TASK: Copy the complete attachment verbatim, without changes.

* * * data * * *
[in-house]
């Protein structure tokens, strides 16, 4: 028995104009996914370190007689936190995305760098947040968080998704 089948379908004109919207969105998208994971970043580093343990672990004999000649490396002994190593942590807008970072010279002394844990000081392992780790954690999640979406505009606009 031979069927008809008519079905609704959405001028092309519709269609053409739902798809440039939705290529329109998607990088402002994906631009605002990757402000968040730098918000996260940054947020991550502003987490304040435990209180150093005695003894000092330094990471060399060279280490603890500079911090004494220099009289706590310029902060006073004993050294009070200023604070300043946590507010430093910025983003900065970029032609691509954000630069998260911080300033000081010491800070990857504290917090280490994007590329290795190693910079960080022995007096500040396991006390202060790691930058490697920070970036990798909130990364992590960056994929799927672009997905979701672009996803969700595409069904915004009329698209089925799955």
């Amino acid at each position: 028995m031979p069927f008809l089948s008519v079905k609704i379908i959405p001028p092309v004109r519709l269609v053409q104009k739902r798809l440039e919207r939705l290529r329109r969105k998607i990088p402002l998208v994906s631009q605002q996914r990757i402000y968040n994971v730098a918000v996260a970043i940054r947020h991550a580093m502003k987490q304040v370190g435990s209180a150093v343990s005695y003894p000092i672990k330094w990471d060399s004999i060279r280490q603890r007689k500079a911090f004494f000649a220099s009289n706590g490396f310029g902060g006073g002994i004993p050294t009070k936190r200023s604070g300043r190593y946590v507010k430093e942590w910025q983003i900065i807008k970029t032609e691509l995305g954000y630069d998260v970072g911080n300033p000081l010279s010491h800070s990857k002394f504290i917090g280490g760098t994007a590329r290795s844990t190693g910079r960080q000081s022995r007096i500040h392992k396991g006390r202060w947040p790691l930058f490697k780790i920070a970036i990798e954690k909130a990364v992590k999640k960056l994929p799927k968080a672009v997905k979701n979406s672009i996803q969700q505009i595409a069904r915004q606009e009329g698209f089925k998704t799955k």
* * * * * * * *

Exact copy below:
[in-house]
């Protein structure tokens, strides 16, 4: 028995104009996914370190007689936190995305760098947040968080998704 089948379908004109919207969105998208994971970043580093343990672990004999000649490396002994190593942590807008970072010279002394844990000081392992780790954690999640979406505009606009 031979069927008809008519079905609704959405001028092309519709269609053409739902798809440039939705290529329109998607990088402002994906631009605002990757402000968040730098918000996260940054947020991550502003987490304040435990209180150093005695003894000092330094990471060399060279280490603890500079911090004494220099009289706590310029902060006073004993050294009070200023604070300043946590507010430093910025983003900065970029032609691509954000630069998260911080300033000081010491800070990857504290917090280490994007590329290795190693910079960080022995007096500040396991006390202060790691930058490697920070970036990798909130990364992590960056994929799927672009997905979701672009996803969700595409069904915004009329698209089925799955």
């Amino acid at each position: 028995m031979p069927f008809l089948s008519v079905k609704i379908i959405p001028p092309v004109r519709l269609v053409q104009k739902r798809l440039e919207r939705l290529r329109r969105k998607i990088p402002l998208v994906s631009q605002q996914r990757i402000y968040n994971v730098a918000v996260a970043i940054r947020h991550a580093m502003k987490q304040v370190g435990s209180a150093v343990s005695y003894p000092i672990k330094w990471d060399s004999i060279r280490q603890r007689k500079a911090f004494f000649a220099s009289n706590g490396f310029g902060g006073g002994i004993p050294t009070k936190r200023s604070g300043r190593y946590v507010k430093e942590w910025q983003i900065i807008k970029t032609e691509l995305g954000y630069d998260v970072g911080n300033p000081l010279s010491h800070s990857k002394f504290i917090g280490g760098t994007a590329r290795s844990t190693g910079r960080q000081s022995r007096i500040h392992k396991g006390r202060w947040p790691l930058f490697k780790i920070a970036i990798e954690k909130a990364v992590k999640k960056l994929p799927k968080a672009v997905k979701n979406s672009i996803q969700q505009i595409a069904r915004q606009e009329g698209f089925k998704t799955k």